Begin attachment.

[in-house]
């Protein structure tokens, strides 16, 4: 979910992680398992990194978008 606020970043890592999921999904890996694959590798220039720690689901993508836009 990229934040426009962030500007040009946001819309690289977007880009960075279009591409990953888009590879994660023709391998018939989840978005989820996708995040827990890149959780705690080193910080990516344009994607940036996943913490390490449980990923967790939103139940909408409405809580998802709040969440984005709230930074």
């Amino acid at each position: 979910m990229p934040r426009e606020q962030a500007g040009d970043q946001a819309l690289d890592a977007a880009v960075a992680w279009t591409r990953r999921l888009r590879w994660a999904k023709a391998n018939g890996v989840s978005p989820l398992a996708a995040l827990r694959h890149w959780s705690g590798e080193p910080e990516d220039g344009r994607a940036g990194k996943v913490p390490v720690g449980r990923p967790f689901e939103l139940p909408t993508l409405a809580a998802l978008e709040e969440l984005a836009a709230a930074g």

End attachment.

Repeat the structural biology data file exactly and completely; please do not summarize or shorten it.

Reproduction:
[in-house]
């Protein structure tokens, strides 16, 4: 979910992680398992990194978008 606020970043890592999921999904890996694959590798220039720690689901993508836009 990229934040426009962030500007040009946001819309690289977007880009960075279009591409990953888009590879994660023709391998018939989840978005989820996708995040827990890149959780705690080193910080990516344009994607940036996943913490390490449980990923967790939103139940909408409405809580998802709040969440984005709230930074």
């Amino acid at each position: 979910m990229p934040r426009e606020q962030a500007g040009d970043q946001a819309l690289d890592a977007a880009v960075a992680w279009t591409r990953r999921l888009r590879w994660a999904k023709a391998n018939g890996v989840s978005p989820l398992a996708a995040l827990r694959h890149w959780s705690g590798e080193p910080e990516d220039g344009r994607a940036g990194k996943v913490p390490v720690g449980r990923p967790f689901e939103l139940p909408t993508l409405a809580a998802l978008e709040e969440l984005a836009a709230a930074g």